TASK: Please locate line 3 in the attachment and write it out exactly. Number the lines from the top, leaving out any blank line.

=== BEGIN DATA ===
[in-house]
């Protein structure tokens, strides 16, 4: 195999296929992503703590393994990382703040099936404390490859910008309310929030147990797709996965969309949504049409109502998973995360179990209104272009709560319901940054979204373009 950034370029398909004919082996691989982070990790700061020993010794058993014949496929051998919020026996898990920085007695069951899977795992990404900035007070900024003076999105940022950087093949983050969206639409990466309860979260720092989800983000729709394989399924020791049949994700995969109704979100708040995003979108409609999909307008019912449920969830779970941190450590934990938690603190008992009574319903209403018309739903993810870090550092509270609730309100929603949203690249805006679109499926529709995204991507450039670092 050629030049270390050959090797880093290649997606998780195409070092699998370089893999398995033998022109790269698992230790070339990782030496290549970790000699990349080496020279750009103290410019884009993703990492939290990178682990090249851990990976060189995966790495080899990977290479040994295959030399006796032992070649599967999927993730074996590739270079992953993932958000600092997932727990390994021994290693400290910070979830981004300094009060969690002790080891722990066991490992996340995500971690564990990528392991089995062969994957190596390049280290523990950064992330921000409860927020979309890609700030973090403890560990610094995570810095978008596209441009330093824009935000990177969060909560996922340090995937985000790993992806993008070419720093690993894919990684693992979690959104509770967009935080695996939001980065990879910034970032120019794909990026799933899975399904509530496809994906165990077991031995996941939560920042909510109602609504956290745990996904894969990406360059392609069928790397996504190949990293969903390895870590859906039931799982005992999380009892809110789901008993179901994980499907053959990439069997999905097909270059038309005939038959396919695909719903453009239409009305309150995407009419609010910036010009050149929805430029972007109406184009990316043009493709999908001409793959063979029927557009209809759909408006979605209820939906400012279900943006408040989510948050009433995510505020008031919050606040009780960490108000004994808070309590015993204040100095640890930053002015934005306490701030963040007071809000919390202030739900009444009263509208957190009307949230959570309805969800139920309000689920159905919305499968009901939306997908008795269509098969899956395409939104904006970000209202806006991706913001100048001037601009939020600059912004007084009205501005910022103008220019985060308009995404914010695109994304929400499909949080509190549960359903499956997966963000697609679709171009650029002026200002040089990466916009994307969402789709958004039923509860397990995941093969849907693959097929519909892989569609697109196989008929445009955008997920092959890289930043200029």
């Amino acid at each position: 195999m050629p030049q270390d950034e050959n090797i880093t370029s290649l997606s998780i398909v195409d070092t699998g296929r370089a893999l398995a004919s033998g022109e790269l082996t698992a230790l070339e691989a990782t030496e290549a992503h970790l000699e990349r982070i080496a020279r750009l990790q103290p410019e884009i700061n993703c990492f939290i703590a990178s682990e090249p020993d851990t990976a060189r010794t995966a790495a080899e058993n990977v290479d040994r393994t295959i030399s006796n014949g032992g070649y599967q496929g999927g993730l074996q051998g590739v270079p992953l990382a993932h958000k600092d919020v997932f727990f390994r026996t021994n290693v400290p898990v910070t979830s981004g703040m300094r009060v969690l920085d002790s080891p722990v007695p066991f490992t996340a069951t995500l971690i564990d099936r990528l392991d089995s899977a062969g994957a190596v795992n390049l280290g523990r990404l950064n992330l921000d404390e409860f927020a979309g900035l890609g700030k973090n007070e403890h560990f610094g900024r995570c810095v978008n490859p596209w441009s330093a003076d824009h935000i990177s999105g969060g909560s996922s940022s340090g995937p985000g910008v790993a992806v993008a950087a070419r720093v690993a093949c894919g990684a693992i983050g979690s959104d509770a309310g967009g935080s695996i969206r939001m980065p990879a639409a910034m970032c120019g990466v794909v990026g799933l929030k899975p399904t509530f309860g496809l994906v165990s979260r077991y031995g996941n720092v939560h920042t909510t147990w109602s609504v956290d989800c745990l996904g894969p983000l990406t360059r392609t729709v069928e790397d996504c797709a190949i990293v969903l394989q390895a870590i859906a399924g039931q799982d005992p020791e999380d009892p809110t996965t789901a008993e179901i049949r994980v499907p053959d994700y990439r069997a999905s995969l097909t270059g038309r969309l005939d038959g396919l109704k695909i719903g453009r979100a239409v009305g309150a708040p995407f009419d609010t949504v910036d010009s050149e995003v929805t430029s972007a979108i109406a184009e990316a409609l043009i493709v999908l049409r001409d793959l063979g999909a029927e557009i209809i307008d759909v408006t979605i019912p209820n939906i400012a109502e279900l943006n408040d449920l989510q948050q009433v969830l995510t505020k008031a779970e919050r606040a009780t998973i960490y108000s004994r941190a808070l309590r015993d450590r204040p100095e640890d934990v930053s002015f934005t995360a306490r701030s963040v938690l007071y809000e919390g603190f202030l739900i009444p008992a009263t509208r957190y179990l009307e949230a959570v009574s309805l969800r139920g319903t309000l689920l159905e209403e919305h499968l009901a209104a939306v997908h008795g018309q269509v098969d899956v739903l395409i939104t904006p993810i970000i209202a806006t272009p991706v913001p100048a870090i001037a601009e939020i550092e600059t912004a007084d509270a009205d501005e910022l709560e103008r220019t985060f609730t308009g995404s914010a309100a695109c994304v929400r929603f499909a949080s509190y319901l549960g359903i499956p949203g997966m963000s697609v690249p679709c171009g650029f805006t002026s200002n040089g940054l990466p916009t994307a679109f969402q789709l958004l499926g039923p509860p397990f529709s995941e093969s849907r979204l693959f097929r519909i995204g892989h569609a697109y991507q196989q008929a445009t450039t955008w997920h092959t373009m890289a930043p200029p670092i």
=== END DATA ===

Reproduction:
């Amino acid at each position: 195999m050629p030049q270390d950034e050959n090797i880093t370029s290649l997606s998780i398909v195409d070092t699998g296929r370089a893999l398995a004919s033998g022109e790269l082996t698992a230790l070339e691989a990782t030496e290549a992503h970790l000699e990349r982070i080496a020279r750009l990790q103290p410019e884009i700061n993703c990492f939290i703590a990178s682990e090249p020993d851990t990976a060189r010794t995966a790495a080899e058993n990977v290479d040994r393994t295959i030399s006796n014949g032992g070649y599967q496929g999927g993730l074996q051998g590739v270079p992953l990382a993932h958000k600092d919020v997932f727990f390994r026996t021994n290693v400290p898990v910070t979830s981004g703040m300094r009060v969690l920085d002790s080891p722990v007695p066991f490992t996340a069951t995500l971690i564990d099936r990528l392991d089995s899977a062969g994957a190596v795992n390049l280290g523990r990404l950064n992330l921000d404390e409860f927020a979309g900035l890609g700030k973090n007070e403890h560990f610094g900024r995570c810095v978008n490859p596209w441009s330093a003076d824009h935000i990177s999105g969060g909560s996922s940022s340090g995937p985000g910008v790993a992806v993008a950087a070419r720093v690993a093949c894919g990684a693992i983050g979690s959104d509770a309310g967009g935080s695996i969206r939001m980065p990879a639409a910034m970032c120019g990466v794909v990026g799933l929030k899975p399904t509530f309860g496809l994906v165990s979260r077991y031995g996941n720092v939560h920042t909510t147990w109602s609504v956290d989800c745990l996904g894969p983000l990406t360059r392609t729709v069928e790397d996504c797709a190949i990293v969903l394989q390895a870590i859906a399924g039931q799982d005992p020791e999380d009892p809110t996965t789901a008993e179901i049949r994980v499907p053959d994700y990439r069997a999905s995969l097909t270059g038309r969309l005939d038959g396919l109704k695909i719903g453009r979100a239409v009305g309150a708040p995407f009419d609010t949504v910036d010009s050149e995003v929805t430029s972007a979108i109406a184009e990316a409609l043009i493709v999908l049409r001409d793959l063979g999909a029927e557009i209809i307008d759909v408006t979605i019912p209820n939906i400012a109502e279900l943006n408040d449920l989510q948050q009433v969830l995510t505020k008031a779970e919050r606040a009780t998973i960490y108000s004994r941190a808070l309590r015993d450590r204040p100095e640890d934990v930053s002015f934005t995360a306490r701030s963040v938690l007071y809000e919390g603190f202030l739900i009444p008992a009263t509208r957190y179990l009307e949230a959570v009574s309805l969800r139920g319903t309000l689920l159905e209403e919305h499968l009901a209104a939306v997908h008795g018309q269509v098969d899956v739903l395409i939104t904006p993810i970000i209202a806006t272009p991706v913001p100048a870090i001037a601009e939020i550092e600059t912004a007084d509270a009205d501005e910022l709560e103008r220019t985060f609730t308009g995404s914010a309100a695109c994304v929400r929603f499909a949080s509190y319901l549960g359903i499956p949203g997966m963000s697609v690249p679709c171009g650029f805006t002026s200002n040089g940054l990466p916009t994307a679109f969402q789709l958004l499926g039923p509860p397990f529709s995941e093969s849907r979204l693959f097929r519909i995204g892989h569609a697109y991507q196989q008929a445009t450039t955008w997920h092959t373009m890289a930043p200029p670092i």